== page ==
“Resembling an immense snake uncoiled, with its head in the sea, its body at rest curving afar over a vast country and its tail lost in the depths of the land.” (Joseph Conrad, The Heart of Darkness.)
Rumours abound that the mouth of the river Dart is at Dartmouth and its two sources are somewhere on Dartmoor. But due to poor map reading and a fascination with the blank spaces between rivers, I ended up at Totnes rowing club one Saturday morning surrounded by people in wetsuits and red hats. Hoping to make the best of the situation I donned a wetsuit, squeezed into a red hat and entered the water.
It transpired that I had joined an event inspired by Conrad’s above-mentioned novella. Variously a tale of imperialism and discovery for a legendary ivory trader: the inspiration is obvious. Indeed, although Conrad’s description of the journey up the Congo is a clear metaphor for the Dart, it remains a much-overlooked aspect of the story.
That said, I was hard pushed to perceive the parallels as I trod water in the liquidy brown. Surrounded by fellow Brits all brimming with a sense of joy and derring-do at being metaphorically and literally out of their depth. A familiar situation, it would seem, that has become civilised and less colonial over the ages. Nowadays you get a t-shirt for it.
The hooter sounded and the splashing commenced. Hordes of red hats set out on their journey of self-disovery towards the heart of Dartmoor. But after 2.5km there was a collective decision that something was wrong. I was the first to sense it as I rounded the final buoy and saw the vastness of water that still lay before me and the twin sources of the river.
It was the realisation that there was no mystical figure living up stream. Just a man waving his arm frantically for us to pull up on shore so that he could scan our wrist timers.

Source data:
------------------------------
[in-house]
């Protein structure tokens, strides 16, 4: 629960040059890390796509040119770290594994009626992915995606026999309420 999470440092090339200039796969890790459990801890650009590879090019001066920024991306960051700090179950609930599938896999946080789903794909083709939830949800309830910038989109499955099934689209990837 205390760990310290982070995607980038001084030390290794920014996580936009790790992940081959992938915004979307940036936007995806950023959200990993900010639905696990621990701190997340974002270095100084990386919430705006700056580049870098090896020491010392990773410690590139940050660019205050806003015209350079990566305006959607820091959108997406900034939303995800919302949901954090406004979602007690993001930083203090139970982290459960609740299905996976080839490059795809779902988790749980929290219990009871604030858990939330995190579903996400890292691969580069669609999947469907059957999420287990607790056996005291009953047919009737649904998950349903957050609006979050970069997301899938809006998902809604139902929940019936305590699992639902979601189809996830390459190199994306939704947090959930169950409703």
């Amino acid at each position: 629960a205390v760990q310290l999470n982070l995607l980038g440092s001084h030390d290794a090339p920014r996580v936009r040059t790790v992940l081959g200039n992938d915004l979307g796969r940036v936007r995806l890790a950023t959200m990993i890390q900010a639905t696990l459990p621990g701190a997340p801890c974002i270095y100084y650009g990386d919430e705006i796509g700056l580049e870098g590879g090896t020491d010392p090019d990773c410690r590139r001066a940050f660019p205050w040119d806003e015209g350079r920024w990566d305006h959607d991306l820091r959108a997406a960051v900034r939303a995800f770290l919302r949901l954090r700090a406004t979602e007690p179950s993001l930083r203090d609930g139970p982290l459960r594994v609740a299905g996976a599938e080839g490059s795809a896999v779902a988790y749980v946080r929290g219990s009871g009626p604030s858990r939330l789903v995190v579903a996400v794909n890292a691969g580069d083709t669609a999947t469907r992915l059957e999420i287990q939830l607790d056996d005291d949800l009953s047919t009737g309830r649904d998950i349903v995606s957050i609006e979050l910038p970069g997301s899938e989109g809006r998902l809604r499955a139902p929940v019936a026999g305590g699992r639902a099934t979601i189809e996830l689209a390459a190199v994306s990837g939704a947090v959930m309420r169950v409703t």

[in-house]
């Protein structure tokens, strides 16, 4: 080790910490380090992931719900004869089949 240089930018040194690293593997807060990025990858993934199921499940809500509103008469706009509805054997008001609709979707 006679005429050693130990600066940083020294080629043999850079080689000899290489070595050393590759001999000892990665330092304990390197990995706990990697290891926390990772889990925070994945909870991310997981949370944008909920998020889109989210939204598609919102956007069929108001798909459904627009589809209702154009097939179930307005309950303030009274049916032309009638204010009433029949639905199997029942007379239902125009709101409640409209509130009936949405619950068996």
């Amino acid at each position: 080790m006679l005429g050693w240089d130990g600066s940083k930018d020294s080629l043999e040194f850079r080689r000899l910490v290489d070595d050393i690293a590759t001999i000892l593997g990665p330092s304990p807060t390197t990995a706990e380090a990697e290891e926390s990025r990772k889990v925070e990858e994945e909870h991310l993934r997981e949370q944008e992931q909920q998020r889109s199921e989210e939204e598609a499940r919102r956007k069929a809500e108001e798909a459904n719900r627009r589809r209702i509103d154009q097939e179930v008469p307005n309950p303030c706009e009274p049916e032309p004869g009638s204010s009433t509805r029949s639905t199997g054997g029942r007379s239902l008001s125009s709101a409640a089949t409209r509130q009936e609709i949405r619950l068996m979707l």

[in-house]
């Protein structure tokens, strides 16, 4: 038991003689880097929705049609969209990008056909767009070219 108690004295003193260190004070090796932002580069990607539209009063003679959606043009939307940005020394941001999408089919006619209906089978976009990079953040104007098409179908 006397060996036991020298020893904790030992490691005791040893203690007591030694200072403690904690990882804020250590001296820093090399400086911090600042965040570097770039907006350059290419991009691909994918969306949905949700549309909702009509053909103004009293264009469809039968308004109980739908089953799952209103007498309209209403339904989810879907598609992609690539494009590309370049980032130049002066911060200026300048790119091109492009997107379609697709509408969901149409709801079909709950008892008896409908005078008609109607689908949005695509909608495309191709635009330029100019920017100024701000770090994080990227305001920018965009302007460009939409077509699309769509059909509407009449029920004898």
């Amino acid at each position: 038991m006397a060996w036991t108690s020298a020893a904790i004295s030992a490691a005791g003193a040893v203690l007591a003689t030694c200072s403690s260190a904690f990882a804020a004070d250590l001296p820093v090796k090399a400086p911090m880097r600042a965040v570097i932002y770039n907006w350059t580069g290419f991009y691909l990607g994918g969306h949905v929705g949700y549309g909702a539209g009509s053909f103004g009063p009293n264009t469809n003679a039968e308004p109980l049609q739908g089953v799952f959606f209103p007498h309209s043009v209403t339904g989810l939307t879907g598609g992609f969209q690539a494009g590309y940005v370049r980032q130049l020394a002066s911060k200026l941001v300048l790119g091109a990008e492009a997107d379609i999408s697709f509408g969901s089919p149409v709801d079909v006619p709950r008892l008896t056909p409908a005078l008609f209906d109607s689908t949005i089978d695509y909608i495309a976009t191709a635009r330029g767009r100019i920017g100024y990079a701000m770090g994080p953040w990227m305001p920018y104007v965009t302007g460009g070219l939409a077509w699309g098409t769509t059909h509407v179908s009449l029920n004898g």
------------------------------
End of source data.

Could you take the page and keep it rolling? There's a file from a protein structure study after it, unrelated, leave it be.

An uneasy fear spread through the pack, and with my nose just in front I swam like a Belgian steamer hoping to get to Dartmouth before the end of the year. But on reaching the rowing club I lifted my head to take a breath and saw a man on the riverbank waving his hand. What’s with all this arm waving. Perhaps he wants to ask a question, reasoned my exhausted brain.
‘Well done, would you like a banana?’
‘Yes please, thank you.’
They told me I’d won. But I daren’t admit what really happened. It was all a bit embarrassing really. I had entered the river to find the source of the Dart in the hope that it would complete my transformation to a higher state of being. Failing that I had set my sights on the mouth of the Dart hoping to find my beginning in its end.
But like Marlow, Conrad’s protagonist, I was lured into something that was far greater than I could comprehend through the fog of my goggles. And I was now back where I had started after discovering neither source nor mouth. Rather, I am left in a state of bloated contemplation, content in the thought that I had made it out of the heart of dartness.